She still asks to be told that story. The story has grown with details added as she kept asking more questions. She loves to hear how the ultrasound showed that the umbilical cord was around her neck and that she was sitting upright in my uterus with her right hand raised up as if in protest, and how I walked for all of my eighth and ninth month requesting my baby to turn but she was my little rebel and refused to do so! Stubborn and headstrong is an image she likes of herself, and maybe I gave it to her or maybe I did not; I will never know!

She asks me: How did you feel when you first saw me? Was I covered in blood? Did you want to wash me before you held me? How did you know how to bring me up? Is it necessary to be married to have a baby? If the baby comes out of the vagina, does it hurt?

The fun part is that she asks similar questions to my husband as well. Which means my husband and I have to have several conversations about what she is asking and how we are responding to her. There are no short cuts. Every word we utter is becoming a part of her own idea of who she is.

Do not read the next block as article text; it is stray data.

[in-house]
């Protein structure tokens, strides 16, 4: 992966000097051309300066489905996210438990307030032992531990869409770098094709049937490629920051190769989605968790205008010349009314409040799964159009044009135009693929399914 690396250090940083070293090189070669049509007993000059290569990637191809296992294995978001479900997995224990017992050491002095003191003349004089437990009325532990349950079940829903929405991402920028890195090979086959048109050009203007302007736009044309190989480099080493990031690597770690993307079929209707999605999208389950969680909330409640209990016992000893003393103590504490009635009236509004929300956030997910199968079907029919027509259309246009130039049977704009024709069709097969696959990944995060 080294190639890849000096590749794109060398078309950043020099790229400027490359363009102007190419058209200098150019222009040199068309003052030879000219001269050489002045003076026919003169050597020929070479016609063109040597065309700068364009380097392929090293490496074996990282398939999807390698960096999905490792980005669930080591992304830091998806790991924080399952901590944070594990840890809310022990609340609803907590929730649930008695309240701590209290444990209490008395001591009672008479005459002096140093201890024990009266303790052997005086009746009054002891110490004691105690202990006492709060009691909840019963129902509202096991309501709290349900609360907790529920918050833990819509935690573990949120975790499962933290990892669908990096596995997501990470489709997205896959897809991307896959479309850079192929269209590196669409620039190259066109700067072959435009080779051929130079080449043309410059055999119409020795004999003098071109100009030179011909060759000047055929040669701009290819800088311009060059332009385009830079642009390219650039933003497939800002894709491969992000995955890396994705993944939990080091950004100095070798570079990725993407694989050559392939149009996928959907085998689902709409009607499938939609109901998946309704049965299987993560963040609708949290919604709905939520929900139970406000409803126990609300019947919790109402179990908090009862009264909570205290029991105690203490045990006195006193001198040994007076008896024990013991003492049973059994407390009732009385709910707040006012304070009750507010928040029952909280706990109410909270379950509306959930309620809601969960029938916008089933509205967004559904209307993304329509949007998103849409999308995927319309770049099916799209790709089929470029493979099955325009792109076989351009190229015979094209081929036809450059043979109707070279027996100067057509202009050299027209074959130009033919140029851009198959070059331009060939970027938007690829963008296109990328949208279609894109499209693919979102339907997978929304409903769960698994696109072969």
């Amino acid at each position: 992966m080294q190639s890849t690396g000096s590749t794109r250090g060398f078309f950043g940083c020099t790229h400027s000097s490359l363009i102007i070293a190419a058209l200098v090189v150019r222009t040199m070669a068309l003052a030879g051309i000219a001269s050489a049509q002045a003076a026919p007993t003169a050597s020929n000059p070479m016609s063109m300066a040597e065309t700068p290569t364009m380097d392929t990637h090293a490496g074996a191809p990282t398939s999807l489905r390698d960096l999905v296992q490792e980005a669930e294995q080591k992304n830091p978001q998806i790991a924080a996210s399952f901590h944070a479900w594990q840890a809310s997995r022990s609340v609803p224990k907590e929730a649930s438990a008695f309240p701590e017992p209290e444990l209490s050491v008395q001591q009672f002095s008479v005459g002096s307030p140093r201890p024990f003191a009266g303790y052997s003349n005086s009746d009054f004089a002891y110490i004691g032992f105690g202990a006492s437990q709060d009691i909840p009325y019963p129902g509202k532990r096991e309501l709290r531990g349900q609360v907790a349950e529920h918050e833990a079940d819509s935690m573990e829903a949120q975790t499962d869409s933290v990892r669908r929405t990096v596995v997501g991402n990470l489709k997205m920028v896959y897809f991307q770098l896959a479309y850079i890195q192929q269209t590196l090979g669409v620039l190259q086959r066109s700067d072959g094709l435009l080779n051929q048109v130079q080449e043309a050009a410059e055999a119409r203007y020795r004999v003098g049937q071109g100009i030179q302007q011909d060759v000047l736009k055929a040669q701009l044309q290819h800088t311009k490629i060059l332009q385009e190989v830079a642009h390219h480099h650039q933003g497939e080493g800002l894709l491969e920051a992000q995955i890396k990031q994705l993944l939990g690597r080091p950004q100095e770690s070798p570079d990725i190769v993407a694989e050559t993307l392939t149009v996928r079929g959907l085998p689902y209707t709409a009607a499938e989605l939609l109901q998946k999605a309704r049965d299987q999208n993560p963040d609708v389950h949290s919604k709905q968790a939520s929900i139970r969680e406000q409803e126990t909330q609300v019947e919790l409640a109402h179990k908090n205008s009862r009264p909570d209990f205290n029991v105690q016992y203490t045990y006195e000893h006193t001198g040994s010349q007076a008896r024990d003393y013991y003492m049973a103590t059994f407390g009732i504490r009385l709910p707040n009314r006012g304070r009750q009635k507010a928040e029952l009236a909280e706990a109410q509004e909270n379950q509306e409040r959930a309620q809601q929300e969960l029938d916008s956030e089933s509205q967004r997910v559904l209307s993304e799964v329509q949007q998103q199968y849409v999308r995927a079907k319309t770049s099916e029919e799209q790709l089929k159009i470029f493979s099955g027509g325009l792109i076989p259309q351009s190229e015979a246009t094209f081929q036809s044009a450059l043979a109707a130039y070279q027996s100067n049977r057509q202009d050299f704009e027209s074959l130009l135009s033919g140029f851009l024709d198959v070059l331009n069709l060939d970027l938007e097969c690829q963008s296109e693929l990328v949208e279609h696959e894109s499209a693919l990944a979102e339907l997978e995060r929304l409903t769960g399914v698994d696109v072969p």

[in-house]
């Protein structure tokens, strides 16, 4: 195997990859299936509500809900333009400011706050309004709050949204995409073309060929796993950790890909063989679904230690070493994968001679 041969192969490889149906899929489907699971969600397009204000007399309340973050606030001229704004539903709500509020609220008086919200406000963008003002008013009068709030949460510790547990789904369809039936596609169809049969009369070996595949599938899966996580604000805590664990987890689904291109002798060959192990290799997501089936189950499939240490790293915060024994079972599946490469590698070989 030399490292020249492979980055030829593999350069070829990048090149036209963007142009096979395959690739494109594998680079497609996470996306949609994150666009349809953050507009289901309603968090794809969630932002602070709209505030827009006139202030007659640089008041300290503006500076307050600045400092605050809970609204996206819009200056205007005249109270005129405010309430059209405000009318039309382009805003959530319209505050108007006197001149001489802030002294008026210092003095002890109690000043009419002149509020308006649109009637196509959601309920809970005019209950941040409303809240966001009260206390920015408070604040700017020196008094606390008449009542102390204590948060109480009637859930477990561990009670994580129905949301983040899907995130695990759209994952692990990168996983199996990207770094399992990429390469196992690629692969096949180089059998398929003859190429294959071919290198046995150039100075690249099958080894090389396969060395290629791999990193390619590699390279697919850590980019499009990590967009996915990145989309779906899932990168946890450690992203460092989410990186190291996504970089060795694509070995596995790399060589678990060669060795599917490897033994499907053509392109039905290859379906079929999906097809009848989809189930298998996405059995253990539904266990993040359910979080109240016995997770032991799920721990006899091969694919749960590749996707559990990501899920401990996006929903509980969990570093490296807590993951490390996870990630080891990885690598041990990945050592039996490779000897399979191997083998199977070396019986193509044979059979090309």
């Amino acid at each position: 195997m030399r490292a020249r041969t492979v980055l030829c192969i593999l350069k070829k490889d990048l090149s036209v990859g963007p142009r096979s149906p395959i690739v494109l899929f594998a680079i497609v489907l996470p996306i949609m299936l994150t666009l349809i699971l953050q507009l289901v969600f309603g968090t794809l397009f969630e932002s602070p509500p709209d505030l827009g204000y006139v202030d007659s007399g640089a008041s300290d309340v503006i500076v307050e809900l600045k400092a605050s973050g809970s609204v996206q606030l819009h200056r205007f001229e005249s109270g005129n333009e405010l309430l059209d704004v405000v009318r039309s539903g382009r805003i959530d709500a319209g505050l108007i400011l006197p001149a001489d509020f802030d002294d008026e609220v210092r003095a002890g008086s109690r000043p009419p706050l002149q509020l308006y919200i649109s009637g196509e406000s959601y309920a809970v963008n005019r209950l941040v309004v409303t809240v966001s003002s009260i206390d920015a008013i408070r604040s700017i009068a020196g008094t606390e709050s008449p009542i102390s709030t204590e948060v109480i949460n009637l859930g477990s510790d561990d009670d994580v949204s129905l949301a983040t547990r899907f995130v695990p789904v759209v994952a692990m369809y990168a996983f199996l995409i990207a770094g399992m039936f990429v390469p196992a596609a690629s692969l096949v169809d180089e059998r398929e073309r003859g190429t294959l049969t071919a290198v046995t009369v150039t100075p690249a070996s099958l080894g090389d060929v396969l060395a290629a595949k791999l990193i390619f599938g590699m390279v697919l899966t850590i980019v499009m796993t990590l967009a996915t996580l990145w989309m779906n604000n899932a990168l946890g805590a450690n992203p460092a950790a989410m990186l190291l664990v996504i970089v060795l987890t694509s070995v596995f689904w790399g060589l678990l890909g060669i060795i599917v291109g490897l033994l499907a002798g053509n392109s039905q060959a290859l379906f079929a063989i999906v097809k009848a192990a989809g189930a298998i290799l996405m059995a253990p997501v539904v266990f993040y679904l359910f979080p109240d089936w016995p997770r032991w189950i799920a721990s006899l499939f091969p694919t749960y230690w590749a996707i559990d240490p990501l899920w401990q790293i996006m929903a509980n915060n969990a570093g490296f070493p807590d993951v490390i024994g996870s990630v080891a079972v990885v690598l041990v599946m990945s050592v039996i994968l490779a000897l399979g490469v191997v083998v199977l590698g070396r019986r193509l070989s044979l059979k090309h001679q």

But there are so many dilemmas especially when close friends or other family members don’t have similar conversations with their children. “It’s too soon!” is the standard response I get. “Our son/daughter has not asked any of these questions yet.” I find these responses incredulous and yet I must admit that I have sometime wondered if it is because I started these conversations with my daughter that she has so many questions and if I am destroying her ‘innocence’? Or, are other parents not really listening to the questions their children are asking?

I have persevered despite these uninvited doubts!

We have just watched the first film of the Growing Up trilogy together. The film includes animations and illustrations of the sexual and reproductive organs, the hormonal changes that bring on puberty, and the physical changes the body goes through. It also discusses how babies are born. As soon as we finished watching the film, my daughter told me she had one pubic hair. “It is very long and feels funny! I would like you to see it!” she said.